We’ve all heard the story of Job. He was a man who had everything you could want out of life: family, land, servants, honor, and most importantly, the commendation of God (Job 1:8). In a test of his perseverance, God allowed Satan to strip him of all he had, including his own health. To this Job wallowed for days in a pit of self-pity, wondering to himself what he could have done to deserve such a punishment. His friends were no help, as they told him time after time that he must’ve sinned, because there could not possibly have been any other way. Job, in all his sureness, maintained his position, simultaneously refuting their arguments and reinforcing his integrity. Then God spoke to the friends, as well as questioning Job as to his physical stance on this earth and why he was questioning God; could Job create the earth (Job 38-41)? Job renounced his persistent questioning of the Almighty, God rebuked his friends, and Job ended up immensely blessed. We revere him for his steadfast perseverance through these trials and tribulations, and his faith in God throughout the entire ordeal, and rightfully so. But do you know how long this perseverance went on? One week (Job 2:13).

A week in his condition is nothing to sneeze at. Certainly if you were to take an average American and drop them in Job’s sandals, the pain would be far greater than any of us would ever wish upon anyone. But I believe there is another story that falls by the wayside far too often, about a man that possessed an equally fervent and persistent spirit: Noah. If anyone of the Old Testament characters has a mirror image to us as Christians today in the form of evangelism, I believe Noah is it. The prophets and Elijah were great men, and certainly deserve all the accolades that they receive, but throughout their individual ministries most of them enjoyed some moderate success. Noah received none, or, at least, none that we’re told of. When Noah and his family got on the ark, the total amount of people that were saved was eight, including him (1 Peter 3:20).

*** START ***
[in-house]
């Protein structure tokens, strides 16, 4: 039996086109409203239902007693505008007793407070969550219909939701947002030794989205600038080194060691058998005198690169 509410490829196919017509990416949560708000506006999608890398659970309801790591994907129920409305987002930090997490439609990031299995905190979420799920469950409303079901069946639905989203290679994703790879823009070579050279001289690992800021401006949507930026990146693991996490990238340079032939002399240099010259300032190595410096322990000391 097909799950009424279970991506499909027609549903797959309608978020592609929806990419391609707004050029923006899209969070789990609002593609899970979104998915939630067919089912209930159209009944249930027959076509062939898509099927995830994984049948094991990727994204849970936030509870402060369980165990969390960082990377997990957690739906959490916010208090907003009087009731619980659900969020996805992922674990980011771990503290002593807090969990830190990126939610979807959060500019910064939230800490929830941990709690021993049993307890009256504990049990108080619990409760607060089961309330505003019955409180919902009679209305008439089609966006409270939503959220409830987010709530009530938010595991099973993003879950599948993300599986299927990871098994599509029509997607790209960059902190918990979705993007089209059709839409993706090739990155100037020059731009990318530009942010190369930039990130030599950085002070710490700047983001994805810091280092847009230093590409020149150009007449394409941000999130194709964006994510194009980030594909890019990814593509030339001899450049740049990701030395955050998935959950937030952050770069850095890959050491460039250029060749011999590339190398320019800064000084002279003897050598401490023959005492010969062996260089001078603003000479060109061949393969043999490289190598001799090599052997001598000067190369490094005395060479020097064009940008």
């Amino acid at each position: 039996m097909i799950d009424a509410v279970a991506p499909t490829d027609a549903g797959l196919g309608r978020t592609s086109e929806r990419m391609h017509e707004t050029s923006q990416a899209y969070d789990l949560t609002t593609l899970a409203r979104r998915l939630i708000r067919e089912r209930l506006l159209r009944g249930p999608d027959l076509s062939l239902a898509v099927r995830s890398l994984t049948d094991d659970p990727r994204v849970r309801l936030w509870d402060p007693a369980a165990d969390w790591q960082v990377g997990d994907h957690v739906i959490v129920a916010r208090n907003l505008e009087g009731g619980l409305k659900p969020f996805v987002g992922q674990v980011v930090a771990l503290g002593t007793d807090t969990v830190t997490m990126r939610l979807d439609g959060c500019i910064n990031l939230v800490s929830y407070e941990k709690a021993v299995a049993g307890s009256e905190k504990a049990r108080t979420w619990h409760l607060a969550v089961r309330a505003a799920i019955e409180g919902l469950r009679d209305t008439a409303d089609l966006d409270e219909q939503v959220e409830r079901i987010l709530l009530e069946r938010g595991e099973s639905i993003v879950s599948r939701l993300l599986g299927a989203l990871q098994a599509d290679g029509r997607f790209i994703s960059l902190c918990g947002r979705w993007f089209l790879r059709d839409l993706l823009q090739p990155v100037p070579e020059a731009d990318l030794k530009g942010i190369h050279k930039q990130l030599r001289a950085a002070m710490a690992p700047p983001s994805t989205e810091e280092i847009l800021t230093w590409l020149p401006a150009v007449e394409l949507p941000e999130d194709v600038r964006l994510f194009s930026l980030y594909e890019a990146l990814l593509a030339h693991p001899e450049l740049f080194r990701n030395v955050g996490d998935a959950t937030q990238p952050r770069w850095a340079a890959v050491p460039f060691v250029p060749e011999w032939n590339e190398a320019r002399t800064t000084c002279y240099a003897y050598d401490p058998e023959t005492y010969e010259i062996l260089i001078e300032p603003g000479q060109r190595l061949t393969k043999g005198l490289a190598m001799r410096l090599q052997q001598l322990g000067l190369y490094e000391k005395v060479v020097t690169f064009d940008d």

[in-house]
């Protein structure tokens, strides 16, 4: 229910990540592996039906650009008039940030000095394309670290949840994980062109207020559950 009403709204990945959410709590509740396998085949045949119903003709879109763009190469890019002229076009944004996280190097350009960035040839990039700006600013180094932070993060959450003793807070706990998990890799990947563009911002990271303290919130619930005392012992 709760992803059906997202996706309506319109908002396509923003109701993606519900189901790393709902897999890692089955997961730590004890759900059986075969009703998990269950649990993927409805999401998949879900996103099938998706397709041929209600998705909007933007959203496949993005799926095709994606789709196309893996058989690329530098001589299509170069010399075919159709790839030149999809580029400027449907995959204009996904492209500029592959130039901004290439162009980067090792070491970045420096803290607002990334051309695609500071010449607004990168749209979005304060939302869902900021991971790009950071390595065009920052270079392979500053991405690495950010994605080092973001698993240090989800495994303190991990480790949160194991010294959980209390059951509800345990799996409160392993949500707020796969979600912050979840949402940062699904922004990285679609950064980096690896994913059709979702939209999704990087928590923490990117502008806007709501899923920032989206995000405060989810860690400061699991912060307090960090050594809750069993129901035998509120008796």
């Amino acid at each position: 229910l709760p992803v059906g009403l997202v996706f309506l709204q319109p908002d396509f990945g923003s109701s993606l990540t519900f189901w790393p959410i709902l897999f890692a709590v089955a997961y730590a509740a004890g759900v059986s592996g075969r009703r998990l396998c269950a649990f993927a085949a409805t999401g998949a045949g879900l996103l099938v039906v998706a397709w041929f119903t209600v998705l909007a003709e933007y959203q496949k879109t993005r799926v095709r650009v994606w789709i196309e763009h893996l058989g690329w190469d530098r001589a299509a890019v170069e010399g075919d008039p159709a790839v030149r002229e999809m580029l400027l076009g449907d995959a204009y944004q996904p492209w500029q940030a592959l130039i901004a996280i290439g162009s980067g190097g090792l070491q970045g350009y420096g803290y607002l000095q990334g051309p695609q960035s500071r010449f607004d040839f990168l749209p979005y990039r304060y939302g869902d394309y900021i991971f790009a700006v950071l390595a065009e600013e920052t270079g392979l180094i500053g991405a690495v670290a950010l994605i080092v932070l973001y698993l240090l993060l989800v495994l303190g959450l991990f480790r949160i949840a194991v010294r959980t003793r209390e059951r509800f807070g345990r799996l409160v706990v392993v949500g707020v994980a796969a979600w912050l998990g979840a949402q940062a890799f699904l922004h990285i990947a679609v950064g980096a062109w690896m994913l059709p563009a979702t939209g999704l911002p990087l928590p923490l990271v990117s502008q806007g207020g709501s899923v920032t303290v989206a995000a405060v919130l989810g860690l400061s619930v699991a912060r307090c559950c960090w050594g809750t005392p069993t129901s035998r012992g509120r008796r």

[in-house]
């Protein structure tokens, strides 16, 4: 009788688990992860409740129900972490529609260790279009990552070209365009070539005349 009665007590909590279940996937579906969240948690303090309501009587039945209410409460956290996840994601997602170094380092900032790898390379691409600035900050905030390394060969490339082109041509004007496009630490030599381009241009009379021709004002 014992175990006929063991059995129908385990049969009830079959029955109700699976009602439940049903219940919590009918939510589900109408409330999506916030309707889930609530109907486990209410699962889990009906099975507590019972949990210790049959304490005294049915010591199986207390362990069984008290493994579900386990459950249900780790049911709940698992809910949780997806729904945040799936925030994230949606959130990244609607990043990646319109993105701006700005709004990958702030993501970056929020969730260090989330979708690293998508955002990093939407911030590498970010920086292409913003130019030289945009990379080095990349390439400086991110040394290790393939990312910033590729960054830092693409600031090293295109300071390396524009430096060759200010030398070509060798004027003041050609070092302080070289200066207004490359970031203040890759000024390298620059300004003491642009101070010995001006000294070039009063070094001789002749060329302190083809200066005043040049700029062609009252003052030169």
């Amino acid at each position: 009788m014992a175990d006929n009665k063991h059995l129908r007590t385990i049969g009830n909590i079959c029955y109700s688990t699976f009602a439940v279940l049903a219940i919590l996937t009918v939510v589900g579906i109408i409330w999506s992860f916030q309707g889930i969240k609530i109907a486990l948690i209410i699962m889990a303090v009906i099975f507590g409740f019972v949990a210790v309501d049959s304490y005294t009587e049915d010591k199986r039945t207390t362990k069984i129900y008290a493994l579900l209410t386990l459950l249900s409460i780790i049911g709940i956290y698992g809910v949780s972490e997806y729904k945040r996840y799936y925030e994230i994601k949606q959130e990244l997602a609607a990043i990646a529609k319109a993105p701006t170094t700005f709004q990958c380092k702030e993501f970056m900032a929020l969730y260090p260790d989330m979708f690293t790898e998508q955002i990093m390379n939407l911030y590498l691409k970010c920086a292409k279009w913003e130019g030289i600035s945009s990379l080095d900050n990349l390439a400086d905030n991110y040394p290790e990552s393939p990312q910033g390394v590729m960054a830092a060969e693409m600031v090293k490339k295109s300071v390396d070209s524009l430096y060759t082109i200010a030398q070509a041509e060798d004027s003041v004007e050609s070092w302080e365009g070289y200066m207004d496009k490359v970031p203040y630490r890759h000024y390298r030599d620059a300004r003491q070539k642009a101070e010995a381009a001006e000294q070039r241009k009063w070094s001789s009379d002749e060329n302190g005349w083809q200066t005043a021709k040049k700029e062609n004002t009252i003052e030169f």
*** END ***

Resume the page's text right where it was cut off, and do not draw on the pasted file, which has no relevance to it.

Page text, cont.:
But it certainly wasn’t for lack of trying. 2 Peter 2:5 tells us that Noah was himself a “preacher of righteousness,” no doubt preaching a message that (1) God was going to destroy the earth, and (2) everyone should repent – a picture perfect representations of what our message is as well (2 Peter 3:10, Luke 13:1-5). While building the ark, Noah preached this message that God had given him to everyone that would listen, all the while people disbelieving and mocking him. “Hey Noah, why are you building a giant boat in the middle of dry land for? What do you think is going to happen if you don’t? Do you have to follow those rules exactly? Oak is much better than gopher! I’d definitely join you if you used oak. I’m sure your ‘God’ doesn’t care as much about how it’s made as much as the fact that it gets done, does he?” And on and on these insults could’ve gone. All the while, Noah stuck to his guns: that the message was pure, it was truth, and he was to follow what God said. Do you know how long he stuck to this? Roughly 120 years (Genesis 6:3)!

“As for the days of our life, they contain seventy years, or if due to strength, eighty years…” (Psalm 90:10). We don’t have a lot of time on this earth to do God’s will. And certainly when we look at Noah’s despised preaching to the masses of 120 years, which is just a fraction of his 950 total years (Genesis 9:29), we can have a greater appreciation for the work that he put forth without any known bickering or complaining. The patience Noah possessed, to get up and preach, day in and day out, and to build an ark for a flood that he had not yet seen (Hebrews 11:7), shames those of us who spend 2 weeks talking to a person about the Gospel, and after one rejection, throw up our hands in the air and say “How much work am I supposed to put into this!?” Noah did it for 120 years, and enjoyed minimal, if any, success. Do we have the patience of Noah to put in the time it takes, and to have the perseverance to look what appears to be an insurmountable task and say, “Even if no one hears me today, I’m going to try anyways”? You never know when the day will come when you’ll be talking to someone about the pure and simple Gospel, and they’ll say, “Hey that sounds pretty good. I’d like to learn more about this Jesus you’re talking about.” And you know what? All those weeks/years will be completely worth it.

Last modified: February 20, 2019